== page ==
Conflicts, conflicts everywhere? The Hong Kong High Court in Chinachem.

It must be those late nights spent marking exam papers. (Thank goodness there is the World Cup to take the edge off that exercise this year). Either that or generally the twisted mind of a conflicts lawyer. I can see one or two conflicts issues in Chinachem which the Hong Kong High Court did not pick up on: probably because parties did not raise them and /or because the dispute was not ‘international’. In which case, let’s call this blog posting Fantasy Conflicts.

In Chinachem Financial Services v Century Ventures Holdings Ltd, the Hong Kong High Court held on the issue of implied waiver of privilege. Gareth Thomas and Dominic Geiser have a summary of the case here, including a review of its implications in Hong Kong dispute resolution. It is the discussion on waiver of privilege which is of interest to this blog. Both parties to the dispute are PRC (Mainland) based. They entered into an agreement whereby defendant would assist with the appeals stage of a dispute between plaintiff and third party. After a short while, disagreement ensued on the scope of the advice and plaintiff took legal advice from a Hong Kong based law firm but with international roots. This legal advice was later handed over to defendant by Plaintiff’s former CEO, in an alleged breach of his fiduciary duties. Did the hand-over and alleged partial use of the advice in the proceedings amount to waiver of privilege?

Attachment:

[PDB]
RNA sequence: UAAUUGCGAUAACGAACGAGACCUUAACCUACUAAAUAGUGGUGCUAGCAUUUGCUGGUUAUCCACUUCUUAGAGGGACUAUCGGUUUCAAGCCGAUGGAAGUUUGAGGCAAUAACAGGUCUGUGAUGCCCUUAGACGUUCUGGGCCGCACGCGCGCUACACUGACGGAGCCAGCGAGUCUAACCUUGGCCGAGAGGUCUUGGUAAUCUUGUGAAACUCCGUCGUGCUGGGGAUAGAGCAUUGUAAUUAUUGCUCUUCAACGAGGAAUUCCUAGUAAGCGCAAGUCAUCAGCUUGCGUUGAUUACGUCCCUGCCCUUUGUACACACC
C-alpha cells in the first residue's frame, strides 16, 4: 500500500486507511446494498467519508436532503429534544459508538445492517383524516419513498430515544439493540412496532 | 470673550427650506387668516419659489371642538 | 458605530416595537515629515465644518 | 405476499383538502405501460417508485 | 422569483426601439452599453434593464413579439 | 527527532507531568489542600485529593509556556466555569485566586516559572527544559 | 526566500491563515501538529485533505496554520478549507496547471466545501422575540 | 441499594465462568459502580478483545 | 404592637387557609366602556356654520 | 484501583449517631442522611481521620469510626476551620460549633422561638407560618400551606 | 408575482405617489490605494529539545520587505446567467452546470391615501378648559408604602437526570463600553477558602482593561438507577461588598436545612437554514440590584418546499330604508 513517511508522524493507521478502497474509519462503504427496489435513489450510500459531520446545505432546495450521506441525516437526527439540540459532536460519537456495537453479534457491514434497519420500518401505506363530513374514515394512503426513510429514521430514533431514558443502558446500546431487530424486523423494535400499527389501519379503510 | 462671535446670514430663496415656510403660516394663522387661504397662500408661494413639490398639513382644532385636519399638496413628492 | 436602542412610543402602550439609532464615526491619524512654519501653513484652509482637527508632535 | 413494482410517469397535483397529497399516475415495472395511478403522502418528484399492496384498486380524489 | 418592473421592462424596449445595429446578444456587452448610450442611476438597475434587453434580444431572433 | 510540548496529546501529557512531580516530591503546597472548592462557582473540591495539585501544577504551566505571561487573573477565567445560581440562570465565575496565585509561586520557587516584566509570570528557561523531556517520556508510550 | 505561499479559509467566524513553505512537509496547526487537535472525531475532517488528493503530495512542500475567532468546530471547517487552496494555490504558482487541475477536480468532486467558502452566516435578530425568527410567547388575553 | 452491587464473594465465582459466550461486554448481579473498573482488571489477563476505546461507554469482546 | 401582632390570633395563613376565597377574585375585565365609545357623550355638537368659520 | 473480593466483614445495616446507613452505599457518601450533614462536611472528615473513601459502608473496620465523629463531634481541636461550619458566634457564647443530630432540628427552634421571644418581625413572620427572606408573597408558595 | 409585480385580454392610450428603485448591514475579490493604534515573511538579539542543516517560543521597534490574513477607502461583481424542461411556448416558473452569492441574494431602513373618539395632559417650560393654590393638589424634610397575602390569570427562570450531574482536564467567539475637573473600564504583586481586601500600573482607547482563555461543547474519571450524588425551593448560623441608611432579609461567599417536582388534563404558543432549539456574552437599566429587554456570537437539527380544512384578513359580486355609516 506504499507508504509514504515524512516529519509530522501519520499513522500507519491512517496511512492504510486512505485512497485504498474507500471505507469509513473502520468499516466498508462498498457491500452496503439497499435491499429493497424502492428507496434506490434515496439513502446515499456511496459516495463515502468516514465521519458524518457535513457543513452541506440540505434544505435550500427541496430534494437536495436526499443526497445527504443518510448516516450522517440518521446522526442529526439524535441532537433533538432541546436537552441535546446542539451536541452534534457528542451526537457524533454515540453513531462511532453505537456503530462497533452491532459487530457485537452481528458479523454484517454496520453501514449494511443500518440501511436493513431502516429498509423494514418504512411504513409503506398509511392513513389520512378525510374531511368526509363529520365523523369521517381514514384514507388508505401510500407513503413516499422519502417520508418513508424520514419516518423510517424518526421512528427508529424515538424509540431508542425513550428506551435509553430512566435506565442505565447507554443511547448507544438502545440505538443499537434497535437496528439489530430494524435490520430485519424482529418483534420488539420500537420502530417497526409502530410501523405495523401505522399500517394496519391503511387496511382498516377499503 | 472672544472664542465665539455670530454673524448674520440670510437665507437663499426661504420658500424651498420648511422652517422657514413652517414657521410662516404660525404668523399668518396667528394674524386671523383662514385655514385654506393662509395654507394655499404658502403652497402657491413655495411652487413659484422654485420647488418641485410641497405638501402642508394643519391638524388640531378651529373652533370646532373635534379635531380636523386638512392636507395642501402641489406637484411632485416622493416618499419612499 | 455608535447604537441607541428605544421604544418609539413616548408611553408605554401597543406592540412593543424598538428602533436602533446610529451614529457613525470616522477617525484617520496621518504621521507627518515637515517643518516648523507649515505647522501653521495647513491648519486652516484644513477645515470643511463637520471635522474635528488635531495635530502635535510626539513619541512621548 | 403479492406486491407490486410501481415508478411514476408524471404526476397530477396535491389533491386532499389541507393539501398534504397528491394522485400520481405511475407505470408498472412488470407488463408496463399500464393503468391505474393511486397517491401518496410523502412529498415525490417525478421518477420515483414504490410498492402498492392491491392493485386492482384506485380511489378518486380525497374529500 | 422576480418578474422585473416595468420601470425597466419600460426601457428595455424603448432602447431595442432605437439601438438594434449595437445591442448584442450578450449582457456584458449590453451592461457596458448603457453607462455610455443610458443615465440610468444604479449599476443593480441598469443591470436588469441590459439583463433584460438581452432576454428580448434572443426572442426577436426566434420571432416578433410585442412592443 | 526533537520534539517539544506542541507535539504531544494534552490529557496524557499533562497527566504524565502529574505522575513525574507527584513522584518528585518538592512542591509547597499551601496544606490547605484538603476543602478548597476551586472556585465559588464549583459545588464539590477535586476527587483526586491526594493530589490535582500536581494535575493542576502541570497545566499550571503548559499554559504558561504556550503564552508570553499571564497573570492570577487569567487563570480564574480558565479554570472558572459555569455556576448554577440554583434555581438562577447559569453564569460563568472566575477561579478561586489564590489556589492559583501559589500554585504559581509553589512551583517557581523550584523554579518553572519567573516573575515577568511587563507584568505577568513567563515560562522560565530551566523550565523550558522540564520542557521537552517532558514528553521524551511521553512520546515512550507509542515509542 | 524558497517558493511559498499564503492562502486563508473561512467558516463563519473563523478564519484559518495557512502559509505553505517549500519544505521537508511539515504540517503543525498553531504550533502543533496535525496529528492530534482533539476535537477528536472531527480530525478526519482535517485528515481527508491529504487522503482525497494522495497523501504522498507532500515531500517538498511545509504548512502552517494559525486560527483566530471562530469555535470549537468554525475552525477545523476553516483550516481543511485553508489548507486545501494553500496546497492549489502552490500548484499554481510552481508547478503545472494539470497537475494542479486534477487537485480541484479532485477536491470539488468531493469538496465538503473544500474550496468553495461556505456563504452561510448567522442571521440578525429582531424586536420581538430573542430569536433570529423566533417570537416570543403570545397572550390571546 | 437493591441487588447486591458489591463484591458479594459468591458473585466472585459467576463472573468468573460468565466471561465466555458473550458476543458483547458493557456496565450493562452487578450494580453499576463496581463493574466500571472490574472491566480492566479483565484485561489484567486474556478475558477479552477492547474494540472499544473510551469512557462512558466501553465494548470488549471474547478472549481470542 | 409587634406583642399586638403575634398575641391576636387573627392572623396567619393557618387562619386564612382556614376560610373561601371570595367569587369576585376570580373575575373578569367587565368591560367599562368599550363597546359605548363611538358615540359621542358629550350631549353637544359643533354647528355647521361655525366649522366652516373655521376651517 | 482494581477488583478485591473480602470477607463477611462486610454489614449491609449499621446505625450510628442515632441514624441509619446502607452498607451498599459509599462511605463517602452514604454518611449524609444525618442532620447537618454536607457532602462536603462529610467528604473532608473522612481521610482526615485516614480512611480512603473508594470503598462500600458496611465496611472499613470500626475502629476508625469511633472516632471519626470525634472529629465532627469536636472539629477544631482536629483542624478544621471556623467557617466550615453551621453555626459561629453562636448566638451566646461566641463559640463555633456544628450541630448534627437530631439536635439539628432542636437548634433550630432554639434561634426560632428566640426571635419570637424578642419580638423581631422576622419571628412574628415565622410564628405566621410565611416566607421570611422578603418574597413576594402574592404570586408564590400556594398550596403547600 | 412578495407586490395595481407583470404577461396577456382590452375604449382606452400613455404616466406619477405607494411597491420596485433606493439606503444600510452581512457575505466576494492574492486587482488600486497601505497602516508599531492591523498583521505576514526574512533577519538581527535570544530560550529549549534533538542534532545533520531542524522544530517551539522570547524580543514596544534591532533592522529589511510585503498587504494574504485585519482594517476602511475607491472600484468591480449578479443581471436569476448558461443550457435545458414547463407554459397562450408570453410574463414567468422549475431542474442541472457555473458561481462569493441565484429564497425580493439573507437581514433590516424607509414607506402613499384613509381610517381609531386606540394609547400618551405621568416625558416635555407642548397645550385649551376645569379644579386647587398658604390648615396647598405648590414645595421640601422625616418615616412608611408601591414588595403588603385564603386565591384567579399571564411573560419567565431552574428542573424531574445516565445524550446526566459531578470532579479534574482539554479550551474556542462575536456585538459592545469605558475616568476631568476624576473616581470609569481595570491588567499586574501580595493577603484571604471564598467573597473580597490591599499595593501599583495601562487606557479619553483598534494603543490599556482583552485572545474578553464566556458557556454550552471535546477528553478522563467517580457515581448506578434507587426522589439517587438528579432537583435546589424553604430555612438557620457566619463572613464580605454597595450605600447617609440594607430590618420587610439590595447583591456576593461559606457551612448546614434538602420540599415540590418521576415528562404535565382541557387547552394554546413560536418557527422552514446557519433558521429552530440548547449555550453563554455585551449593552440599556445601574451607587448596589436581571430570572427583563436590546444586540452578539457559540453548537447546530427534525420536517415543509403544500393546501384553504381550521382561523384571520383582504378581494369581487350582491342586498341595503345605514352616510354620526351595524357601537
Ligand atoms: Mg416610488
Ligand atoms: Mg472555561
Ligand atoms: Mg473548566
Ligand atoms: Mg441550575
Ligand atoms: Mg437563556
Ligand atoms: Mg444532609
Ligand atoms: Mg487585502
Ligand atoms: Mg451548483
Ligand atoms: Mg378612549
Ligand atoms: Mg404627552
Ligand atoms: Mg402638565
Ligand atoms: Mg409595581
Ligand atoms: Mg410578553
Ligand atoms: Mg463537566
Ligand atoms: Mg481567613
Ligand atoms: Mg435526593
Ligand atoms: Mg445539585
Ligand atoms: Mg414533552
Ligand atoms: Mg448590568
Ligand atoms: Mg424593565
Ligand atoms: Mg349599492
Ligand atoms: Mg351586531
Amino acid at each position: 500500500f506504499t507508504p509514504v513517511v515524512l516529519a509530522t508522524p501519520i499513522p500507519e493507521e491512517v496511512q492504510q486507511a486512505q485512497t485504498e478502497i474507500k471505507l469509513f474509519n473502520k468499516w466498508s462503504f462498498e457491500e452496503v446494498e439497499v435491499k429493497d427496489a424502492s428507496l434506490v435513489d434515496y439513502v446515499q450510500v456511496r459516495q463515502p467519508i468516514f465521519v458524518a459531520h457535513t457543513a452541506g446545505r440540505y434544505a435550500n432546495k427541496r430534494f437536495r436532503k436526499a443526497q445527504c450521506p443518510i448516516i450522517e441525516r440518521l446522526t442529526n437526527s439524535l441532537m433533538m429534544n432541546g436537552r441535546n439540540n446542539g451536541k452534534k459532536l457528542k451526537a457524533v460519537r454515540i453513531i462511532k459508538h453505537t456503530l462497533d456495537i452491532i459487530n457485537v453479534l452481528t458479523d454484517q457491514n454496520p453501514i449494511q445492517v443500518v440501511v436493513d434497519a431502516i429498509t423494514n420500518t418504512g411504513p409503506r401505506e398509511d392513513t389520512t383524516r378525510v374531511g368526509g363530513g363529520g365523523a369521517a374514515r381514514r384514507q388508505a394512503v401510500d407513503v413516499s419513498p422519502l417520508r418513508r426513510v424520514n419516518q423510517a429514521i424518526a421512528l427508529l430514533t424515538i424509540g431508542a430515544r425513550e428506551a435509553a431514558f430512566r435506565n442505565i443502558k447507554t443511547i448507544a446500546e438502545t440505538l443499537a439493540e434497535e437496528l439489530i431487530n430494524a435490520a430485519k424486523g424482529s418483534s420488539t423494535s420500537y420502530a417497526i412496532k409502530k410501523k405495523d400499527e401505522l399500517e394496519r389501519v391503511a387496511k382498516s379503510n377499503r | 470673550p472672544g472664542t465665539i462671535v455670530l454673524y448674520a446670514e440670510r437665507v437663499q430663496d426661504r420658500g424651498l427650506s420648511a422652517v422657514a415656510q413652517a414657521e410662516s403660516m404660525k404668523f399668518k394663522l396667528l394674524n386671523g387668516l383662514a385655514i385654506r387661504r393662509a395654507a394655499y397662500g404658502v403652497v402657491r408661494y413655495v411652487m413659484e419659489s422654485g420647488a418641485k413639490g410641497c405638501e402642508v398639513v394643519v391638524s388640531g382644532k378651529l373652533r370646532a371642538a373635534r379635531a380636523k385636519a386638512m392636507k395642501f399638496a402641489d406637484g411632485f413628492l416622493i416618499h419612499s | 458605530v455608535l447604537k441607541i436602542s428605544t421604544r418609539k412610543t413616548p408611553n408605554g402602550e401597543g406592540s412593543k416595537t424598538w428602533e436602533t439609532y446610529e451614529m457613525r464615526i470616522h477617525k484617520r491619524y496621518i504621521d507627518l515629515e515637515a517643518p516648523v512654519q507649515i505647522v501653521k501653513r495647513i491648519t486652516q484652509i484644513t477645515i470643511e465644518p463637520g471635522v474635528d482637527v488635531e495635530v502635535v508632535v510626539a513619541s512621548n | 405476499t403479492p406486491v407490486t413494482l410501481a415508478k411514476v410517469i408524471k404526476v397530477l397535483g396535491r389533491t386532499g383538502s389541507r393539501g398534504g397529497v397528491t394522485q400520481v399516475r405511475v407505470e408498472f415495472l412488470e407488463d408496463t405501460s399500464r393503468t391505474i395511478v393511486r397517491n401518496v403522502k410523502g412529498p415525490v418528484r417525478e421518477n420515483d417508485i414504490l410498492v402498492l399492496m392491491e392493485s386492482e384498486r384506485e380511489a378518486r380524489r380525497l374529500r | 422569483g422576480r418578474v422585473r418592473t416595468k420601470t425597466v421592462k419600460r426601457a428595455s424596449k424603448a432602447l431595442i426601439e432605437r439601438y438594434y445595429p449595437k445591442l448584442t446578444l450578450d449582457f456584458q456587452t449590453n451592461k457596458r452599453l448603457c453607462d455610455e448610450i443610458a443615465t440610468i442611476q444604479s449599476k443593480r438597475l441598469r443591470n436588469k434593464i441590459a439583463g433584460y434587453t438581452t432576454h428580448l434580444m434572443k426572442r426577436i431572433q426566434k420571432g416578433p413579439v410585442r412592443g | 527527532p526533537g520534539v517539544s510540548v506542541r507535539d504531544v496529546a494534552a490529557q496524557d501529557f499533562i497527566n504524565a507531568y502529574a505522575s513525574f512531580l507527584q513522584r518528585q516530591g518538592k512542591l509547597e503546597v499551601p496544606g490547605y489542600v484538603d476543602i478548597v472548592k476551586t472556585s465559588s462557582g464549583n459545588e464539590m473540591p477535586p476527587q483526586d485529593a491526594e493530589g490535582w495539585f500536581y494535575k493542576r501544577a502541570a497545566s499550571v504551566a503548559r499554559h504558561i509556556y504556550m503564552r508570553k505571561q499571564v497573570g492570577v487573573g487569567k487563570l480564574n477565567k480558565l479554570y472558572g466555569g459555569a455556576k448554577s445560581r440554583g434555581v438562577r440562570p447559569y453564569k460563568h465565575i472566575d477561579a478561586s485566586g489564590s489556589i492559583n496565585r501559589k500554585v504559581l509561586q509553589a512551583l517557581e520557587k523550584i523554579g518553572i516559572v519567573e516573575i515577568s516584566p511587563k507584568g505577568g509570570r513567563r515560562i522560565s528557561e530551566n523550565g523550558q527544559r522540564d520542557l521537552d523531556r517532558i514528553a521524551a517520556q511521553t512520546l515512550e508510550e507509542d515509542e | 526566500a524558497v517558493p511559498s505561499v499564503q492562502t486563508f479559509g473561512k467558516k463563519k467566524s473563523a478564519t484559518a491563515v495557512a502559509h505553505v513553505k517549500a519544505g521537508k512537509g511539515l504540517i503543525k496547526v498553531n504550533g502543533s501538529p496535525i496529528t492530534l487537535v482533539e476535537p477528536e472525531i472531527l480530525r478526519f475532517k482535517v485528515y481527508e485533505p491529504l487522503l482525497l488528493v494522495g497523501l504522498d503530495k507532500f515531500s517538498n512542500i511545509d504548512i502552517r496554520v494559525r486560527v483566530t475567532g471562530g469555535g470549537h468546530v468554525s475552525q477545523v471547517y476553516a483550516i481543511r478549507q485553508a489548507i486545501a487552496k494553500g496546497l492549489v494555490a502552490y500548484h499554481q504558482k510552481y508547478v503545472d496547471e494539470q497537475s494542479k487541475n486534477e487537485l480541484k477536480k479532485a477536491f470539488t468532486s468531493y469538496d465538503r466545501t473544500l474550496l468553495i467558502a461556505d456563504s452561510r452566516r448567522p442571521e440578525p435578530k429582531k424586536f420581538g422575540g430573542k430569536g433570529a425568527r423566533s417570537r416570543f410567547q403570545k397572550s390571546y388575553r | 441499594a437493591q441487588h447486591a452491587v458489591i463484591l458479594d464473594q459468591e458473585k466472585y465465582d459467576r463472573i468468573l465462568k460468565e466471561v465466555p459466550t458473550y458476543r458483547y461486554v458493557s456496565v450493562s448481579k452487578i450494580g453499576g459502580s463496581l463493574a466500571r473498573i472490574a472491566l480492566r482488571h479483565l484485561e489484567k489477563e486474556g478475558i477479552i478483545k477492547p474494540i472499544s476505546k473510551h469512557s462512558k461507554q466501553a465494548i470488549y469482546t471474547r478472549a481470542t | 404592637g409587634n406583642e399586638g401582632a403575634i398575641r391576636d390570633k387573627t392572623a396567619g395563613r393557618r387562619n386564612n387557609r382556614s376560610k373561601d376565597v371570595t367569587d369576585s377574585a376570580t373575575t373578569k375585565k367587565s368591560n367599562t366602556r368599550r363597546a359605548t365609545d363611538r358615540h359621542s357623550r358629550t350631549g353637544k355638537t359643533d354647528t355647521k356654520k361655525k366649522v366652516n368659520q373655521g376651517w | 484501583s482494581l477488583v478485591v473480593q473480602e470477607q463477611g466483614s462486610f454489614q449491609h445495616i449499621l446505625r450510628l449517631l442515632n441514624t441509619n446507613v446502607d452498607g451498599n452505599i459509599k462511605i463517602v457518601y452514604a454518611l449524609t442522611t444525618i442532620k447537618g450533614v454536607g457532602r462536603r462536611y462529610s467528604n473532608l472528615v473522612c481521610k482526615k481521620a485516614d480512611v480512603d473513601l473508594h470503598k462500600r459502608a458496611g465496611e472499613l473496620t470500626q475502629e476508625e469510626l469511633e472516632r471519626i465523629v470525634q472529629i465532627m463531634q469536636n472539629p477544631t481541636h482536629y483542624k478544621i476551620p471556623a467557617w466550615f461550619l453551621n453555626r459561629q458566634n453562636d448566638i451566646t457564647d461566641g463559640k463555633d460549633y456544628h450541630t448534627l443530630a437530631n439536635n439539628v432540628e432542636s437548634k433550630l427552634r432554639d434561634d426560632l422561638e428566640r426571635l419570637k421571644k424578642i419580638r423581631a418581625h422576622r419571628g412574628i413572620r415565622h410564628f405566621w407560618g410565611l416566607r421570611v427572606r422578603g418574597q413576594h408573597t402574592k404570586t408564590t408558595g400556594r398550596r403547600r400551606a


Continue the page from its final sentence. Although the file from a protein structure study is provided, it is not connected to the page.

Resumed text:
Ramanathan SC (at 130 ff) reviewed US, Australian, and English precedent (in particular Paragon v Freshfields and subsequent case-law) and in the end opted for the English approach. In doing so he presumably applied lex fori to the waiver issue, it being procedural? (And without consideration of the intervening nature of the lex causae of the contract between the law firm and plaintiff, or third party effect thereof. Lex contractus of this contract may well have been English given the roots of the firm involved. Lex contractus for the agreement between the parties presumably was ‘Chinese’ or ‘Mainland Chinese’). In this case, the open-minded comparative law approach is commendable (and of particular note, the fact that the judge opted for the English approach citing inter alia human rights impact and related relevance to Hong Kong (at 135)).

Finally, the Hong Kong proceedings were started 7 March 2013. Proceedings by defendant on the mainland, seeking essentially the reverse of plaintiff’s action in Hong Kong, had been initiated ‘early 2013’ (at 21). Yet any form of lis alibi pendens does not seem to have been entertained – presumably because mainland China generally has no structured approach to lis alibi pendens and Hong Kong is not willing to employ one unilaterally.

Fantasy over. Back to marking exams. Geert.

 

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